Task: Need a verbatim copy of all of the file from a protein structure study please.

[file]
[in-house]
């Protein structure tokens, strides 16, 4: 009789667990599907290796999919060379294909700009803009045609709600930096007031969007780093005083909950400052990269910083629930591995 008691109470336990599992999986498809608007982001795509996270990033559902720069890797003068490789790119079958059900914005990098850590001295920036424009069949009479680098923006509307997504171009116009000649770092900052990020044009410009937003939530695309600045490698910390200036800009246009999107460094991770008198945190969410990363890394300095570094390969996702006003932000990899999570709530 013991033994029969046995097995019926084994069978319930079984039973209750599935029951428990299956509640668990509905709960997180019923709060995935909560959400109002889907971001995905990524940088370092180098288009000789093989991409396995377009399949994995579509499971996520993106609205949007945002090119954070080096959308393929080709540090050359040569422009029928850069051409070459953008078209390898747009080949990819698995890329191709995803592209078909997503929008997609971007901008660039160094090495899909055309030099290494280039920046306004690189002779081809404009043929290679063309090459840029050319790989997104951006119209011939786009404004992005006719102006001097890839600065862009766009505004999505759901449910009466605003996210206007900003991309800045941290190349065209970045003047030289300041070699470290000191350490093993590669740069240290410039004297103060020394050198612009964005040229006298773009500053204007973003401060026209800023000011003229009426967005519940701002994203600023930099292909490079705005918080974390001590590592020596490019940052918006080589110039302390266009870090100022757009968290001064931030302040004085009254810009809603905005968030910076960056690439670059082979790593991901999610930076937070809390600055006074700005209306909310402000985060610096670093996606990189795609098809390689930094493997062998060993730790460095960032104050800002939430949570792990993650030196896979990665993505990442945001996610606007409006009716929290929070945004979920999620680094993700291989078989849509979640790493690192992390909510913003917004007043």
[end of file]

[in-house]
């Protein structure tokens, strides 16, 4: 009789667990599907290796999919060379294909700009803009045609709600930096007031969007780093005083909950400052990269910083629930591995 008691109470336990599992999986498809608007982001795509996270990033559902720069890797003068490789790119079958059900914005990098850590001295920036424009069949009479680098923006509307997504171009116009000649770092900052990020044009410009937003939530695309600045490698910390200036800009246009999107460094991770008198945190969410990363890394300095570094390969996702006003932000990899999570709530 013991033994029969046995097995019926084994069978319930079984039973209750599935029951428990299956509640668990509905709960997180019923709060995935909560959400109002889907971001995905990524940088370092180098288009000789093989991409396995377009399949994995579509499971996520993106609205949007945002090119954070080096959308393929080709540090050359040569422009029928850069051409070459953008078209390898747009080949990819698995890329191709995803592209078909997503929008997609971007901008660039160094090495899909055309030099290494280039920046306004690189002779081809404009043929290679063309090459840029050319790989997104951006119209011939786009404004992005006719102006001097890839600065862009766009505004999505759901449910009466605003996210206007900003991309800045941290190349065209970045003047030289300041070699470290000191350490093993590669740069240290410039004297103060020394050198612009964005040229006298773009500053204007973003401060026209800023000011003229009426967005519940701002994203600023930099292909490079705005918080974390001590590592020596490019940052918006080589110039302390266009870090100022757009968290001064931030302040004085009254810009809603905005968030910076960056690439670059082979790593991901999610930076937070809390600055006074700005209306909310402000985060610096670093996606990189795609098809390689930094493997062998060993730790460095960032104050800002939430949570792990993650030196896979990665993505990442945001996610606007409006009716929290929070945004979920999620680094993700291989078989849509979640790493690192992390909510913003917004007043």